viper69

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You said, and I quote : "They're sexually dimorphic". I said they're not. How did I agree with what you wrote I cannot say. :)
Here's your quote "They display sexual dimorphism only when they mature"

I do not see why you are confused.

You agreed w/what I wrote! ;)
 
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cold blood

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I'm hoping to hear back from the seller, but I'm not going to hold my breath since they haven't been active on here for a good while. I now regret not spending the money to buy three or four juveniles and hoping to get a female rather than spending just as much money for one incorrectly sexed individual. I'd happily exchange it for an actual female if they had one, or a partial refund to make up the difference in cost of purchasing a sexed female versus a sexed male.
This is why I believe in always exchanging phone numbers (and holding onto addresses)...people can easily disappear from the forums never to be heard from again...especially if they are unscrupulous sellers. Everyone I sell anything to, has my phone number just in case.
 

Angel Minkov

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Here's your quote "They display sexual dimorphism only when they mature"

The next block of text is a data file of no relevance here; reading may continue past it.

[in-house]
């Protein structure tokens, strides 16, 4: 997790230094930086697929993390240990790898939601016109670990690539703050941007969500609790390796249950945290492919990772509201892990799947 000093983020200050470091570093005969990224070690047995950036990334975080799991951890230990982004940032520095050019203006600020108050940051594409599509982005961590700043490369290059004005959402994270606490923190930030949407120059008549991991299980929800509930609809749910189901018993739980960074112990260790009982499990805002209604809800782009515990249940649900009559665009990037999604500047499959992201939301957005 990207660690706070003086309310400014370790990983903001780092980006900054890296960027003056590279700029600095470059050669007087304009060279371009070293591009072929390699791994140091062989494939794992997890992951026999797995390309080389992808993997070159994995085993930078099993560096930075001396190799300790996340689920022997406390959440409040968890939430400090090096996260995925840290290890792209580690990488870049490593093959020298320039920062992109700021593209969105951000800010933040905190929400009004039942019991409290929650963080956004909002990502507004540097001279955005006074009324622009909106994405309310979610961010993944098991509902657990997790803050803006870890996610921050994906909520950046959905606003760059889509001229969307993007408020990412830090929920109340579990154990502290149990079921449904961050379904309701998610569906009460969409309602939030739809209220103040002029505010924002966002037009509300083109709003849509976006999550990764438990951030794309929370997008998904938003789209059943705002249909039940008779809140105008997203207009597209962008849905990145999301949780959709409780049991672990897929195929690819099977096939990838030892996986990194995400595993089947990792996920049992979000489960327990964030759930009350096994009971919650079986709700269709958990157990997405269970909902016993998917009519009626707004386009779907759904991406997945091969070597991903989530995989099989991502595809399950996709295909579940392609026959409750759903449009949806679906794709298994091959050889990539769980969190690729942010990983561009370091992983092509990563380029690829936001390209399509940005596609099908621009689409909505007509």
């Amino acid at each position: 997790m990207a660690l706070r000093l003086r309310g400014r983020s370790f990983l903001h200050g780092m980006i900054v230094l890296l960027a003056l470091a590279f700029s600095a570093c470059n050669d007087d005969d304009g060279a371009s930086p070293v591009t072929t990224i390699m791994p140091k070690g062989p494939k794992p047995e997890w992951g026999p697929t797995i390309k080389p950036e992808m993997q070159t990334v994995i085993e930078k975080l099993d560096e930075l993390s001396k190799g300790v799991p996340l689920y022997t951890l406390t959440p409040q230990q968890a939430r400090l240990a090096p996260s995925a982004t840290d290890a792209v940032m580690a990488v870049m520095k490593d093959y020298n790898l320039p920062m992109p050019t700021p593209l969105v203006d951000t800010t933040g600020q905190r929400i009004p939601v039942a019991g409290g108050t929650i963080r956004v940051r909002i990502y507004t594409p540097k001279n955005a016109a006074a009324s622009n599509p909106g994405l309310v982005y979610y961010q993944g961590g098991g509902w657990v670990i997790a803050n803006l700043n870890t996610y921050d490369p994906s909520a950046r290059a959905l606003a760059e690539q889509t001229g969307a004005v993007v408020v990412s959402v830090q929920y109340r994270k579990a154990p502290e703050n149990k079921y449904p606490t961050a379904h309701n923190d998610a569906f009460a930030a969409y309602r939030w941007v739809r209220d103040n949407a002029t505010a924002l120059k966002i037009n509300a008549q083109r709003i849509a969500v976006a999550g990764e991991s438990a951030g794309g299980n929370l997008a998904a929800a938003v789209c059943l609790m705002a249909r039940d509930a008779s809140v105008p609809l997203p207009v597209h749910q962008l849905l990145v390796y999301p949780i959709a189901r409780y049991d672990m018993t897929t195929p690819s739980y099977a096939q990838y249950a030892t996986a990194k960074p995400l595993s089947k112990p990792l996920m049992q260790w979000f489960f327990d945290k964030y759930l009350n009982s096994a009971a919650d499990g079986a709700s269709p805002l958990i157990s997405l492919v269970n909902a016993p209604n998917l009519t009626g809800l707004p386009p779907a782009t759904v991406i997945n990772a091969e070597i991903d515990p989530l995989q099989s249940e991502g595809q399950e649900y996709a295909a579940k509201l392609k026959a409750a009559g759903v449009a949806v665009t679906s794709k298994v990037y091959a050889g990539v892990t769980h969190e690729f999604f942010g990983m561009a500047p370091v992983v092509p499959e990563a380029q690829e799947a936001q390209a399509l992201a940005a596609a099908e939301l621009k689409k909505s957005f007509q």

I do not see why you are confused.

You agreed w/what I wrote! ;)
99% of people who read the term "sexually dimorphic" will think they display it at a young age, throughout their juvenile life and sub-adult lives. I fail to think up of a tarantula at the moment which isn't sexually dimorphic when mature, be it to show palps, change structure, color etcc, so generally speaking, shouldn't we refer to younger tarantulas when using the term? :)
 

viper69

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99% of people who read the term "sexually dimorphic" will think they display it at a young age, throughout their juvenile life and sub-adult lives. I fail to think up of a tarantula at the moment which isn't sexually dimorphic when mature, be it to show palps, change structure, color etcc, so generally speaking, shouldn't we refer to younger tarantulas when using the term? :)
Ah I see what you mean. When it comes to Ts I try not to assume, however, I can see how many would erroneously do so.
 

Angel Minkov